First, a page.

News & Views from 465 California Street

Requiem for Republicans

Clint Reilly

The front page headline of a recent New York Times article read, “Worries in GOP About McCain Camp Disarray.”

A more apt headline might have been reorganized to declare: “Worries in McCain Camp About GOP Disarray.”

Democratic presidential nominee Barack Obama inherits a resurgent party that is far stronger than pundits or party insiders ever could have predicted just four years ago. After marching back from their nadir of 2004, Democrats enter the presidential cycle with enormous advantages.

International adventurism has run its course. Americans now wonder how we can afford to police the world when recklessly flexing our military superiority provokes guerilla armies, incites terrorism and fans the flames of anti-Americanism. On the home front, dark clouds lingering over the economy have sapped confidence in the Republicans’ laissez-faire economic policies.

The GOP finds itself surrounded by hostile forces at every turn. Go figure. After the last presidential election, Democrats were disconsolate. Red state/blue state analysts predicted a permanent Republican majority. Karl Rove was hailed as “The Architect” by a triumphant George W. Bush, who was himself proclaimed heir to Ronald Reagan’s conservative majority.

But only two years later, Democrats seized control of both houses of Congress. Making matters worse for the Grand Old Party, Democrats have swept 2008 special elections for bellwether congressional seats long held by Republicans, auguring another train wreck in November and greater Democratic majorities.

Though polls are close between Obama and McCain in the presidential race, Republicans have only McCain’s maverick image to thank – not the Republican brand. Obama is clearly seeking to wrap George Bush around McCain’s neck and radically damage his image as an independent reformer. A recession and the Iraq War have nearly 80 percent of Americans decrying the direction of the nation.

Illustrating that political commentary is a follower’s game, the pundits who unanimously predicted the rise of a permanent Republican majority in 2005 are now writing the obituary of the Republican Party. This time, however, they may be right.

The indictments go beyond the Iraq War and a recession. They include the catastrophic mishandling of Hurricane Katrina; an ice-cold response to the signature issue of global warming; deeply inbred symbiotic alliances with corporate lobbyists; failure to engage on the green revolution; an apparent impotence to stop rising energy prices; obstructionism on national health care; hands-off policies on Wall Street’s mega-financial institutions; taxation strategies favoring the rich and corporate behemoths; a bankrupt education agenda; and budget-busting fiscal policies while advocating balanced budgets and no new taxes.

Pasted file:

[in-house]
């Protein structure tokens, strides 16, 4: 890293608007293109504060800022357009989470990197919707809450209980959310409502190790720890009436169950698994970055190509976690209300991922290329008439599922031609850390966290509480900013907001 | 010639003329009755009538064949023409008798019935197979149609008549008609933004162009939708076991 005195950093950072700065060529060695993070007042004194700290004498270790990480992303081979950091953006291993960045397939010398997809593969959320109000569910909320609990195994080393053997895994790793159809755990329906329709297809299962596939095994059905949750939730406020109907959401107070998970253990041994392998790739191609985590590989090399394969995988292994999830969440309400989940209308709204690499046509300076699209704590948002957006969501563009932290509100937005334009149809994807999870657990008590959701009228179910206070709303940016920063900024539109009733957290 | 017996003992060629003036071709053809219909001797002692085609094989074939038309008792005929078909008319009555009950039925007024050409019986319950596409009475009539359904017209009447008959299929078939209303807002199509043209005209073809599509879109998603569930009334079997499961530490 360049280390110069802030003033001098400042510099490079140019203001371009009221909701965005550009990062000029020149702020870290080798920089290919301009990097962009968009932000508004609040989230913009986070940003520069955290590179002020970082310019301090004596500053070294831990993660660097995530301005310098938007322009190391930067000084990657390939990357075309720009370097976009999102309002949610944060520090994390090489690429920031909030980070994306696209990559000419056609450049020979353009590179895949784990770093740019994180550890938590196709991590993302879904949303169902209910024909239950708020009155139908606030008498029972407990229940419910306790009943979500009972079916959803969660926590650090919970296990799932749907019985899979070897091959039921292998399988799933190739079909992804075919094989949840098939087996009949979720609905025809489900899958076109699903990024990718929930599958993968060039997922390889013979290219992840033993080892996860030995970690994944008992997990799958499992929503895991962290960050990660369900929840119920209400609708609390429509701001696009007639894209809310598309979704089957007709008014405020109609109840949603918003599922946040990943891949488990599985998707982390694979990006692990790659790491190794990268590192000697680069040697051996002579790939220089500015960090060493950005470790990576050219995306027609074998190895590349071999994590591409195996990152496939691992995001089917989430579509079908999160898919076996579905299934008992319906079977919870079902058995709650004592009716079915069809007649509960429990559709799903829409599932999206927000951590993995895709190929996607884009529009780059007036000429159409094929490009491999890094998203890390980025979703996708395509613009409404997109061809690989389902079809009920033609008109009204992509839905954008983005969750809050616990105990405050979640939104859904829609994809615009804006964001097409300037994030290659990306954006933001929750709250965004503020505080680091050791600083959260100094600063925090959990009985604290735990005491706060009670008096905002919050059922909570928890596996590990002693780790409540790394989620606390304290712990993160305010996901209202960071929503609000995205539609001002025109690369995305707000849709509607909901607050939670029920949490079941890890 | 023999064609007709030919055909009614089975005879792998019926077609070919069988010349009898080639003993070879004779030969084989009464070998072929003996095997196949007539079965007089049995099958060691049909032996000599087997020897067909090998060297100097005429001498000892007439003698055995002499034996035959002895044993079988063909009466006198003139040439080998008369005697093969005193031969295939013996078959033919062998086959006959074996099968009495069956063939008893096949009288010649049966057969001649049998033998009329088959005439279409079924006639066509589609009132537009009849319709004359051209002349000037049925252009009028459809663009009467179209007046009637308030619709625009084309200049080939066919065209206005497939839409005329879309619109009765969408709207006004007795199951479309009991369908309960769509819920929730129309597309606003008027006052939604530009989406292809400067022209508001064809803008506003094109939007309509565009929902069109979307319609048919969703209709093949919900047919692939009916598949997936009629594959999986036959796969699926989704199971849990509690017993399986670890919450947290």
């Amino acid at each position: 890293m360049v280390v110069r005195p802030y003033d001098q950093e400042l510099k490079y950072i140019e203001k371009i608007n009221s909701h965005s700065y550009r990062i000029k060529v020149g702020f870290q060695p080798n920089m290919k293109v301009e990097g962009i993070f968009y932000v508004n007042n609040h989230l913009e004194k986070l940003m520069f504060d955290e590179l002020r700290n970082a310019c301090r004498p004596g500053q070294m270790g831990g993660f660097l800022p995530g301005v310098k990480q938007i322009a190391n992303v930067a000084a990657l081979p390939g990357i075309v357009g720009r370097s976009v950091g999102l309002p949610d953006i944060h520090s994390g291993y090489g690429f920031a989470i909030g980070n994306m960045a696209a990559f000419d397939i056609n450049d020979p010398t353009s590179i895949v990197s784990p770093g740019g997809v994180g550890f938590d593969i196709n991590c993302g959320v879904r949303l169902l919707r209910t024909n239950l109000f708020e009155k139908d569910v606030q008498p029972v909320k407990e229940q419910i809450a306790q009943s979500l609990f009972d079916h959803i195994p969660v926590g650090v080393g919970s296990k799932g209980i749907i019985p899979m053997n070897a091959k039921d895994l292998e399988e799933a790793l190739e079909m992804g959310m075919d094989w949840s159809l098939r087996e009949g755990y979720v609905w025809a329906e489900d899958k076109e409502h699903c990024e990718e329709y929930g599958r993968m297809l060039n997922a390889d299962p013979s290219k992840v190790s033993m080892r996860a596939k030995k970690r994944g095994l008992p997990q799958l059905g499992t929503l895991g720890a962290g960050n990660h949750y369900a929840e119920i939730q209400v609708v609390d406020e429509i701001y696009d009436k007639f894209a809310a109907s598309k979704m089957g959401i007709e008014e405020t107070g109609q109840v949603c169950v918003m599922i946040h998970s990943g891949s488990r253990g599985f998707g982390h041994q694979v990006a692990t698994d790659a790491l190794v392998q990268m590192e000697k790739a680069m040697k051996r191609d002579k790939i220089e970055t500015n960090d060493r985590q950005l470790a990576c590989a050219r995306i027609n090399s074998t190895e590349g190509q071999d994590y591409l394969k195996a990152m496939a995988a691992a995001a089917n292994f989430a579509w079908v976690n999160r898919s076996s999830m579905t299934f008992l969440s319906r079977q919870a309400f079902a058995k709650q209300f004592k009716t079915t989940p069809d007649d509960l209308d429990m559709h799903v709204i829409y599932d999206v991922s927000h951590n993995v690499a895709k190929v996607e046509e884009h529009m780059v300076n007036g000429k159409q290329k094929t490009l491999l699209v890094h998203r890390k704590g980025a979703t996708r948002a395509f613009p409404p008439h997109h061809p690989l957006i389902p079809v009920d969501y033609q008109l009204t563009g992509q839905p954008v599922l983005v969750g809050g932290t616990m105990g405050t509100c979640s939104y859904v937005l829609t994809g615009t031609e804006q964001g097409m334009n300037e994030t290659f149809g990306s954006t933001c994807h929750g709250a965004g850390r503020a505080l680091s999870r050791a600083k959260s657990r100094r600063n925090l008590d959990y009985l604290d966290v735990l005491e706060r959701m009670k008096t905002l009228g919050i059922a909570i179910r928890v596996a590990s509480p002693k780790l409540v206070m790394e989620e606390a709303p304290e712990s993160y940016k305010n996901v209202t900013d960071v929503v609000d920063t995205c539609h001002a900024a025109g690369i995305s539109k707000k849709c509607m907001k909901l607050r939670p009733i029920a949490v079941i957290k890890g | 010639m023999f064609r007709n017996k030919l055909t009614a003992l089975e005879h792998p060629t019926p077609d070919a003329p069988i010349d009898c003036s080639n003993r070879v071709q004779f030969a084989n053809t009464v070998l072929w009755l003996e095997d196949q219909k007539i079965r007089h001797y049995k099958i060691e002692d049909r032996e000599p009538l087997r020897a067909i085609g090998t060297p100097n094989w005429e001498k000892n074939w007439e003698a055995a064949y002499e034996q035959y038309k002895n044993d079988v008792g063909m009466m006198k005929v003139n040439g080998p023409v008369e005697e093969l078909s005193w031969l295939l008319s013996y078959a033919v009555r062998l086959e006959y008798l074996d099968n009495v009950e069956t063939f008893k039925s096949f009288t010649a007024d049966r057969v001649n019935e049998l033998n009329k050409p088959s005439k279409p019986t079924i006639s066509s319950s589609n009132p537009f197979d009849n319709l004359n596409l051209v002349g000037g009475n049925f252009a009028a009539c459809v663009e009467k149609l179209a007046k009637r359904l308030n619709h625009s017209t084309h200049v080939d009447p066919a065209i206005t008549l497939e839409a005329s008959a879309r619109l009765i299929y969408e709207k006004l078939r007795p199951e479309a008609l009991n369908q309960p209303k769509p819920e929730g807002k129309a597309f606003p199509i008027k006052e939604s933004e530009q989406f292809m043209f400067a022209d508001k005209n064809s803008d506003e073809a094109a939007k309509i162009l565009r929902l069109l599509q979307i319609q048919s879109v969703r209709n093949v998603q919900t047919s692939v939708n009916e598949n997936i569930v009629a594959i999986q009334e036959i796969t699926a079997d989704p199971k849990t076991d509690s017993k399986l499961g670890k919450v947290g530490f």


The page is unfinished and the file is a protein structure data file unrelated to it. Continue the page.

For those who recall the late San Francisco ad man Hal Riney’s commercial, “Morning in America,” produced for Ronald Reagan’s reelection campaign, New Republic writer Sean Wilentz titles his article, “Sunset in America: The end of the age of Reagan.” Wilentz writes, “The age of Reagan has, thanks to George W. Bush, finally lost its relevance, except as a nostalgic touchstone of bygone Republican glory.”

In a cover story in The Nation, Eyal Press asks, “Is the Party Over?” He observes that Republicans have done themselves in by shoddy leadership:

“Republicans were finally given the opportunity to free the citizenry from the chains of the Leviathan state, the result was crony capitalism, fiscal recklessness and bumbling incompetence on an unprecedented scale.”

A recent New Yorker cover trumpets an account of the fall of Republicanism: “Is the GOP brain dead? Conservative thinkers fear the ideas that helped Republicans dominate for a generation have run their course.”

I have my own simple explanation.

Republican government has taught Americans why they desperately need their federal government to be the national advocate and protector of the common good, and the guarantor – of last resort – of a level playing field for every citizen.

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